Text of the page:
Path MTU Discovery (pmtud)
working group status page

This is the unofficial status page for the Path MTU Discovery (pmtud) working group. For official IETF information please see the IETF charter page.

The goal of the PMTUD working group is to specify a robust method for determining the IP Maximum Transmission Unit supported over an end-to-end path, without relying on ICMP or other messages from the network. This method finds the proper MTU by starting a connection using relatively small packets (e.g. TCP segments) and searching upwards by probing with progressively larger test packets. This new method is not subject to the weakness in the current standards (RFC1191 and RFC1981) as documented in RFC2923.

Working Group Status:

The official WG charter and mailing list subscription page.

We are not planing to meet at IETF 66.

Document Status:

Unless we have missed something, the document is ready for WGLC.

The most recent IETF document is draft-ietf-pmtud-method-07.txt, [Local txt copy]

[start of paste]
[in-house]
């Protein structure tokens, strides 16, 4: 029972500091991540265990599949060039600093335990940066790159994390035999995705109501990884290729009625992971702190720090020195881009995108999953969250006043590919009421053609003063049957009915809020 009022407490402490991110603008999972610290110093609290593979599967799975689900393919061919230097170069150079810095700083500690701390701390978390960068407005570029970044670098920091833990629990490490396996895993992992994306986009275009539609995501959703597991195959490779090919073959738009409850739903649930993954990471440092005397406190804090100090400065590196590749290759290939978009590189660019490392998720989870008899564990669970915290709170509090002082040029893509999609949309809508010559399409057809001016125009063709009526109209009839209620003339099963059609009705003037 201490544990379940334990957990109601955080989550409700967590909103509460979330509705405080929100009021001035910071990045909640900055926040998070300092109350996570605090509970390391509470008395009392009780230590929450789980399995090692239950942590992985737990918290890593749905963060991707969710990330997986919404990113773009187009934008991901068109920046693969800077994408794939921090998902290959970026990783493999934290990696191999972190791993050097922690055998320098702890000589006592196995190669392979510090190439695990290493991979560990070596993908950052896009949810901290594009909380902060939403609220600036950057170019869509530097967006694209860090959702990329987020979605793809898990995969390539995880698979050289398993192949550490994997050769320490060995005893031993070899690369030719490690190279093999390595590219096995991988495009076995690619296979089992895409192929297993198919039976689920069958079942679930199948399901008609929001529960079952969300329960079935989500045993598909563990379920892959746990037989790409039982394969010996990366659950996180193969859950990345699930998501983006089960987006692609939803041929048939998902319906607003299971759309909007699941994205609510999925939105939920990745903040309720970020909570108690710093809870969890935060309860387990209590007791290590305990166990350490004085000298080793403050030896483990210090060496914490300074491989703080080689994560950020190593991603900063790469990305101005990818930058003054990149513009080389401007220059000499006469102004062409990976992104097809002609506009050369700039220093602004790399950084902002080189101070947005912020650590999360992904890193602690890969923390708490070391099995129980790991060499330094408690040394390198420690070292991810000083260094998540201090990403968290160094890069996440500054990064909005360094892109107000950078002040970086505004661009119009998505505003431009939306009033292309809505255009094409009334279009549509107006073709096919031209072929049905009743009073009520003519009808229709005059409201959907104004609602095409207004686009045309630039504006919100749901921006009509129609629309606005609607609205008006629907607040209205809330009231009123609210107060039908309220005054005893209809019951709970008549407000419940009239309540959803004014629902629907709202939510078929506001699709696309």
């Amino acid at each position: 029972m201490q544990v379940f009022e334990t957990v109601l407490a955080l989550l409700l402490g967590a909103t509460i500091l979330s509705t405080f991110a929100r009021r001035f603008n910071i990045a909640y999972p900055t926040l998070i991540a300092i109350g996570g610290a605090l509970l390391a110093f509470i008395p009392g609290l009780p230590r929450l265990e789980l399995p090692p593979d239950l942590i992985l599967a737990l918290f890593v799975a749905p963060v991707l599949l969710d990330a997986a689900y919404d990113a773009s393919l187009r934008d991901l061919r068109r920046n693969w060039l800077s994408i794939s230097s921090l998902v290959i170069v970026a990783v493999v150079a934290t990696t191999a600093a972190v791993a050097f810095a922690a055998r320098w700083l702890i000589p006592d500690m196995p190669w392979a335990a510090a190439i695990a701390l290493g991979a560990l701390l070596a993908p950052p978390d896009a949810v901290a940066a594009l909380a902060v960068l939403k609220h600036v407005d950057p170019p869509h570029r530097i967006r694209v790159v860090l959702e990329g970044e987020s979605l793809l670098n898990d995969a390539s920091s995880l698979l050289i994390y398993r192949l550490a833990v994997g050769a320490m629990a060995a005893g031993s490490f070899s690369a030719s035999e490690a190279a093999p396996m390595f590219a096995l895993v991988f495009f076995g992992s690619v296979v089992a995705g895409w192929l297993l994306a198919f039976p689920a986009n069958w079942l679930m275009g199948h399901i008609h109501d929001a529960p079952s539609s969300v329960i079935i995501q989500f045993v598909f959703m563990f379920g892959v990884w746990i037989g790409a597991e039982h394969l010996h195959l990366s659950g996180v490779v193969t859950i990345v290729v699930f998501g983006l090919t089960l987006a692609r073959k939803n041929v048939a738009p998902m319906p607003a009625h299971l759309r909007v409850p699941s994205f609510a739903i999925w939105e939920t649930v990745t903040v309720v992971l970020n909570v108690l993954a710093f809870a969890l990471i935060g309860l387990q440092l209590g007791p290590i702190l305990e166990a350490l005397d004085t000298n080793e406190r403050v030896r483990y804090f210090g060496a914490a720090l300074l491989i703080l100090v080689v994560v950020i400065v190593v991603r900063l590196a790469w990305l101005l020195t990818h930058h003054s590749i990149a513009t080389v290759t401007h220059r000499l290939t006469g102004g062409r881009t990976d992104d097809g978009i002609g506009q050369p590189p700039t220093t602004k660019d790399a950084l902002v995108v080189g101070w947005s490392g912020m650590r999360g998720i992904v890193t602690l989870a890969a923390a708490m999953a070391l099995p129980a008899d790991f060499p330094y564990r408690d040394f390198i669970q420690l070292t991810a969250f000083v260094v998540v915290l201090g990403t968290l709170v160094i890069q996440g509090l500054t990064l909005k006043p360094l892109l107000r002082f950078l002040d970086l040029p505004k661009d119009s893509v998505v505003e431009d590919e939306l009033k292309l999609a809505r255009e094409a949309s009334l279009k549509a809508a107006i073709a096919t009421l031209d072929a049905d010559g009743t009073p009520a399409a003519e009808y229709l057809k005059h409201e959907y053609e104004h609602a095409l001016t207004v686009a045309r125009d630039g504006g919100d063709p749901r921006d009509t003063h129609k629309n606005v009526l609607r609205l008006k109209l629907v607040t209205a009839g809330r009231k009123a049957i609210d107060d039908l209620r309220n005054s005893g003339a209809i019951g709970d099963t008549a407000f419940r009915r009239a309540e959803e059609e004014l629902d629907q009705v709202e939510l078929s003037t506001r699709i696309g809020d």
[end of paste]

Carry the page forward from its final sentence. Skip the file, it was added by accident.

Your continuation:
See below for earlier document versions.

Implementation Status:

  • Linux release expected ca 2.6.27

  • The following implementation were written to a pre-IETF draft [mathis-MSS-discovery] (Nov 2002).

  • Kevin Lahey has a preliminary implementation of Path MSS Discovery for netBSD. His web page includes a patch file and a sample tcpdump. The dump is really cool, because is it a CPU bound LAN trace (older CPU's), that noticeably speeds up as it raises the MTU. Kevin's implementation is subject to the standard BSD license language.

  • John Heffner has a preliminary implementation of Path MSS Discovery for Linux. John and Kevin's implementations are completely independent per the IETF rules on standards promotion.

  • Yoshifumi Nishida has a preliminary implementation of Path MSS Discovery for the ns2 simulator. This is likely to be useful for testing MTU searching heuristics.

    This page is It is maintained as part of Matt Mathis' project to push up the Internet MTU.

    For additional information check out these pages: Raising the Internet MTU, Pittsburgh Supercomputing Center, Network research at PSC, or Matt Mathis. Please send comments and suggestions to